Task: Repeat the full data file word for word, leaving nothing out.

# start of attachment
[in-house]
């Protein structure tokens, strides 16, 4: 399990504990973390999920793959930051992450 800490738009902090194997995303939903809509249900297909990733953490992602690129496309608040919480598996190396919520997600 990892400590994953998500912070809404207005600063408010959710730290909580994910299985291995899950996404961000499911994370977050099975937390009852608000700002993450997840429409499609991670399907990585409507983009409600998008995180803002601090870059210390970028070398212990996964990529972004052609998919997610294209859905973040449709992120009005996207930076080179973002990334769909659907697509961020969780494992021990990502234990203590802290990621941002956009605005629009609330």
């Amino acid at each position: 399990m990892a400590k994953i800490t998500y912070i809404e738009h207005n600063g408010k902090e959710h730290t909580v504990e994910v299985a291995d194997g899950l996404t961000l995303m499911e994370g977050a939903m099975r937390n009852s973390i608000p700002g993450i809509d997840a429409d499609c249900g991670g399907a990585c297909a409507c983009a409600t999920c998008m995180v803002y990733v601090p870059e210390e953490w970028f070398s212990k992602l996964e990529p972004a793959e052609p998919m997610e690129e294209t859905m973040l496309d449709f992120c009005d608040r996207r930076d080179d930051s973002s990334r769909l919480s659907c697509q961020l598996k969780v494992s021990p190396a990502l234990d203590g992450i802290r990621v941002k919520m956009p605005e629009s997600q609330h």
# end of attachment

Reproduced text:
[in-house]
């Protein structure tokens, strides 16, 4: 399990504990973390999920793959930051992450 800490738009902090194997995303939903809509249900297909990733953490992602690129496309608040919480598996190396919520997600 990892400590994953998500912070809404207005600063408010959710730290909580994910299985291995899950996404961000499911994370977050099975937390009852608000700002993450997840429409499609991670399907990585409507983009409600998008995180803002601090870059210390970028070398212990996964990529972004052609998919997610294209859905973040449709992120009005996207930076080179973002990334769909659907697509961020969780494992021990990502234990203590802290990621941002956009605005629009609330």
């Amino acid at each position: 399990m990892a400590k994953i800490t998500y912070i809404e738009h207005n600063g408010k902090e959710h730290t909580v504990e994910v299985a291995d194997g899950l996404t961000l995303m499911e994370g977050a939903m099975r937390n009852s973390i608000p700002g993450i809509d997840a429409d499609c249900g991670g399907a990585c297909a409507c983009a409600t999920c998008m995180v803002y990733v601090p870059e210390e953490w970028f070398s212990k992602l996964e990529p972004a793959e052609p998919m997610e690129e294209t859905m973040l496309d449709f992120c009005d608040r996207r930076d080179d930051s973002s990334r769909l919480s659907c697509q961020l598996k969780v494992s021990p190396a990502l234990d203590g992450i802290r990621v941002k919520m956009p605005e629009s997600q609330h």